State Payee Payment Resources
The Comptroller’s office may not:
- Make a payment without a voucher from an agency or
- Create or alter another agency’s voucher in any way.
For assistance with payments, payees should call the paying agency listed on the Paying Agency Contact List.
When the State Can Pay
Texas has a payment scheduling law that requires state agencies to schedule payments so the state receives the most benefit. This means that state agencies are not allowed to pay vendors before the payments are actually due unless:
- The invoice is less than $5,000 or
- The state has a business reason for paying early.
For example, agencies are allowed to make early payments to vendors if:
- The vendor gives a substantial discount for paying early or
- There is a contract stipulating the payment times.
To maximize the time that funds are held by the state, agencies are required to schedule their payments in the Uniform Statewide Accounting System (USAS). Payments will automatically be made just before the payment becomes late unless the agency justifies a request to make the payment earlier.
To review the law, see Texas Government Code, Chapter 2155.382.
When Payments Are Due
Texas also has a prompt payment law that sets when some types of payments are due. A state agency’s payment is due on the 30th day after the latest of:
- The date the agency receives the goods under the contract,
- The date the vendor completes performing its services for the agency, or
- The date the agency receives an invoice for the goods or services.
Here is an example:
A state agency ordered and received 50 chairs that cost $125 each. The chairs are received on Jan 3. The state agency receives a correct invoice for all 50 chairs on Jan. 10. The payment is legally due on Feb. 9, which is 30 days after the date that the agency received the invoice. Since the invoice is over $5,000 ($6,250) and no discount for early payment is offered, the agency may not pay for the chairs until Feb. 9.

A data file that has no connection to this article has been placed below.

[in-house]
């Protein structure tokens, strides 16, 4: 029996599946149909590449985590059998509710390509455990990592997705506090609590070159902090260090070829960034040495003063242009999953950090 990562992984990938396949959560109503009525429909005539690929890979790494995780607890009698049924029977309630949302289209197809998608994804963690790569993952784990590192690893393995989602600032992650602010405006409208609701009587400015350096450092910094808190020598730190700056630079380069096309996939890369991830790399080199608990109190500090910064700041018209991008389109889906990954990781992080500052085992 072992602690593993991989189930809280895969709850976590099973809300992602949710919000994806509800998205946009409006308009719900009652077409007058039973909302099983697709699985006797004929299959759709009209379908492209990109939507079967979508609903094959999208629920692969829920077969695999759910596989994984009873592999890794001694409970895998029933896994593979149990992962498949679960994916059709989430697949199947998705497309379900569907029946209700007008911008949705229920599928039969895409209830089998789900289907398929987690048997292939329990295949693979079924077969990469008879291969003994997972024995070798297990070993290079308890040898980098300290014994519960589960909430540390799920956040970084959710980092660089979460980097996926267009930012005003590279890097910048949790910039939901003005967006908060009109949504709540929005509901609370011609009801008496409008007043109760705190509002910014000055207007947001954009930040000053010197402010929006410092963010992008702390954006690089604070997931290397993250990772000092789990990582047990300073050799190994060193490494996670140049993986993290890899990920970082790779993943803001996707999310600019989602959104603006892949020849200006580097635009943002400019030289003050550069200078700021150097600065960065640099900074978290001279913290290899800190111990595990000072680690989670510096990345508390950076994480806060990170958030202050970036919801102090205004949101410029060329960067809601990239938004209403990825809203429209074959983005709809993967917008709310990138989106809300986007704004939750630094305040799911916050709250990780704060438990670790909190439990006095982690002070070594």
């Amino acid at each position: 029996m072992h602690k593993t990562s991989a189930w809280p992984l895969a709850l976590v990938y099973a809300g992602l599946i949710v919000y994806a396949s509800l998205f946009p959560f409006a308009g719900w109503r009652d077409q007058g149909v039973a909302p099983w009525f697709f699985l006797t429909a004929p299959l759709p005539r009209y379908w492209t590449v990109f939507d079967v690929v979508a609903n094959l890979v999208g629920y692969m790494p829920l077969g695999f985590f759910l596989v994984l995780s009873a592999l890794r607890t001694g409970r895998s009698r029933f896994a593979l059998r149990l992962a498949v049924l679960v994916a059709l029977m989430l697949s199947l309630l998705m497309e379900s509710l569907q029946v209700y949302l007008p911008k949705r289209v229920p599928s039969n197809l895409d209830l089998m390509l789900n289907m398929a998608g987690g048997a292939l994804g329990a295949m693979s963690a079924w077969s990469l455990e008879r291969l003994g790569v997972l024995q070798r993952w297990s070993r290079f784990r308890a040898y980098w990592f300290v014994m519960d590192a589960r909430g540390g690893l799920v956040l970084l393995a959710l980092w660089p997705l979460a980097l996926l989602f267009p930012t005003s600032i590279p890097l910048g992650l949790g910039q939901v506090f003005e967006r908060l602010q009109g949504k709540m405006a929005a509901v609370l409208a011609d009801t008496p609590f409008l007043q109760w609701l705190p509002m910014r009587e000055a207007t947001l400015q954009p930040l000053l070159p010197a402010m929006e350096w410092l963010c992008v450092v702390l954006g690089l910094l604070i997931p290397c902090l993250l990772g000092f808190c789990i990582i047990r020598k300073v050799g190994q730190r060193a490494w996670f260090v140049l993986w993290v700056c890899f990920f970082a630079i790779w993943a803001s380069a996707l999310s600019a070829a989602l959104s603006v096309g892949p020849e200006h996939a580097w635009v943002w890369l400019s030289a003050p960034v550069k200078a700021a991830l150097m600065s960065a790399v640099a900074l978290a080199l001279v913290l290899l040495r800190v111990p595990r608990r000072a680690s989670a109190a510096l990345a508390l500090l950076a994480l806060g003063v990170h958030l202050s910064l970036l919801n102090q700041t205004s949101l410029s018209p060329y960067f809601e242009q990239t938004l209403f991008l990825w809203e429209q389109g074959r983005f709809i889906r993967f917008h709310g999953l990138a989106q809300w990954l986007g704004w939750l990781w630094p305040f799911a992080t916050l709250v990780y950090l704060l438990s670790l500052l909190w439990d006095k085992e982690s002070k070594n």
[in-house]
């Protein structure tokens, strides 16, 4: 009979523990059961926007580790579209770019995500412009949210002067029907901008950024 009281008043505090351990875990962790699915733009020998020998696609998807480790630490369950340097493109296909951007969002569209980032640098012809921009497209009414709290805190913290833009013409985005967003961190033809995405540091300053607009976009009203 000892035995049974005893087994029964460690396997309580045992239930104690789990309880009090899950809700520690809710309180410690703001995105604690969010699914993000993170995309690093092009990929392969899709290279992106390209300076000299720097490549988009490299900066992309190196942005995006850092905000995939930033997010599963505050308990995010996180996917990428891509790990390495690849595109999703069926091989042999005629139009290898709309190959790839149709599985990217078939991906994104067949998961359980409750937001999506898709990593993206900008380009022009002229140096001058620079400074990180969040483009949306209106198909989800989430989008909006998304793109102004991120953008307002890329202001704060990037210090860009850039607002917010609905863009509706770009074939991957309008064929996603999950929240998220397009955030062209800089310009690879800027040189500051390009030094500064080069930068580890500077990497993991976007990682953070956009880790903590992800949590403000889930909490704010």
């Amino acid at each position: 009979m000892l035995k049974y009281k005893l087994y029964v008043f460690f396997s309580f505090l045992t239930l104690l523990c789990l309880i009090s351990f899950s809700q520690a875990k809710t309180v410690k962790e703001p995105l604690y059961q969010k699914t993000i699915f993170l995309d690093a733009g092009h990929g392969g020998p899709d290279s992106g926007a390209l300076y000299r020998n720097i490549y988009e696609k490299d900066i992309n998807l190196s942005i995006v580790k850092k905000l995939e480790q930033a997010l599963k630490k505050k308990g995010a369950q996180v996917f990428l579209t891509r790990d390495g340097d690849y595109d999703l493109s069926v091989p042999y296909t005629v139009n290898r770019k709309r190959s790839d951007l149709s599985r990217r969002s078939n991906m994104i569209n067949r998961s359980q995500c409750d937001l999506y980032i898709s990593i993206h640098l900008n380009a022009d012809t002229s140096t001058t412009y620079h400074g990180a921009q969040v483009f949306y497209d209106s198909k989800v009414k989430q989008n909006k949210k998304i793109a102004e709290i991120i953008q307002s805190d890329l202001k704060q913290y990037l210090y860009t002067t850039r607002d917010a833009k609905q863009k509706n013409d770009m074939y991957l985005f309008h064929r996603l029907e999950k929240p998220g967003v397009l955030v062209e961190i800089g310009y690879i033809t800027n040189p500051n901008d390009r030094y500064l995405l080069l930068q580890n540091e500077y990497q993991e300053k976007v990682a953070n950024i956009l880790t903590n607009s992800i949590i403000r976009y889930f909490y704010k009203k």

Agencies are responsible for ensuring that each payment is treated correctly in USAS according to the prompt payment law.
To review the law, see Texas Government Code, Chapter 2251.
Interest Due on Late Payments
The prompt payment law also says that interest is due to a vendor for goods and services payments that are late. Interest starts accruing the first day that the payment is late. The interest rate the state pays is calculated on an annual basis. The interest calculation is one percentage point higher than the prime rate published in the Wall Street Journal on the first business day of July.
USAS automatically computes and adds interest to a late payment. Any interest included in a payment will be noted in the direct deposit payment information or on the last line of the warrant stub. In the rare case that interest is legally due but not included in your payment, here is how to submit a claim for interest due:
- Pursue the claim not later than the sixth month after the date that the late payment is received.
- Contact the paying agency since procedures for filing claims for interest vary from agency to agency.
- Be prepared to show banking information with the direct deposit transaction date or the postmark date on the envelope for the warrant.
- Submit the claim to the paying agency.
- Prompt Payment Due Date and Interest Rate Calculator
- Calculates the due date of a payment and the interest rate that would apply if the payment were late.
- Prompt Payment Interest Calculator
- Calculates the amount of interest due on a late payment.